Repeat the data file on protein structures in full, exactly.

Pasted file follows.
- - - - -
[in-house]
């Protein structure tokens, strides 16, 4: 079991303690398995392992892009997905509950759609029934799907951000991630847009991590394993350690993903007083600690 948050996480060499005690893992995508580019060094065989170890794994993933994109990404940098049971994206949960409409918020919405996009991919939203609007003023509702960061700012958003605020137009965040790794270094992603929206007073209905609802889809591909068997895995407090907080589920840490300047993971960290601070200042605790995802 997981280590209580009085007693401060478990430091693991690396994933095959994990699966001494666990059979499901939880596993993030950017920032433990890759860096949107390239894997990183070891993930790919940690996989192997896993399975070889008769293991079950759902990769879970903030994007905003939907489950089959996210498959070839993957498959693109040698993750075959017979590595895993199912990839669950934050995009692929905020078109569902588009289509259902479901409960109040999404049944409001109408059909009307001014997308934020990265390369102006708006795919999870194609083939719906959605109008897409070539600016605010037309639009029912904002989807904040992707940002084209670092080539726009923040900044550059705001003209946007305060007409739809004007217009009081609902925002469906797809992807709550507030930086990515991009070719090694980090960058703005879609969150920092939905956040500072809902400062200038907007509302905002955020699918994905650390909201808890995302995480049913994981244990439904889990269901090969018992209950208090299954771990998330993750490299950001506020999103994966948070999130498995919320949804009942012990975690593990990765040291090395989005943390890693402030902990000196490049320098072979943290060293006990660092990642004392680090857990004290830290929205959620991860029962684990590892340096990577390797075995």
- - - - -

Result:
[in-house]
């Protein structure tokens, strides 16, 4: 079991303690398995392992892009997905509950759609029934799907951000991630847009991590394993350690993903007083600690 948050996480060499005690893992995508580019060094065989170890794994993933994109990404940098049971994206949960409409918020919405996009991919939203609007003023509702960061700012958003605020137009965040790794270094992603929206007073209905609802889809591909068997895995407090907080589920840490300047993971960290601070200042605790995802 997981280590209580009085007693401060478990430091693991690396994933095959994990699966001494666990059979499901939880596993993030950017920032433990890759860096949107390239894997990183070891993930790919940690996989192997896993399975070889008769293991079950759902990769879970903030994007905003939907489950089959996210498959070839993957498959693109040698993750075959017979590595895993199912990839669950934050995009692929905020078109569902588009289509259902479901409960109040999404049944409001109408059909009307001014997308934020990265390369102006708006795919999870194609083939719906959605109008897409070539600016605010037309639009029912904002989807904040992707940002084209670092080539726009923040900044550059705001003209946007305060007409739809004007217009009081609902925002469906797809992807709550507030930086990515991009070719090694980090960058703005879609969150920092939905956040500072809902400062200038907007509302905002955020699918994905650390909201808890995302995480049913994981244990439904889990269901090969018992209950208090299954771990998330993750490299950001506020999103994966948070999130498995919320949804009942012990975690593990990765040291090395989005943390890693402030902990000196490049320098072979943290060293006990660092990642004392680090857990004290830290929205959620991860029962684990590892340096990577390797075995």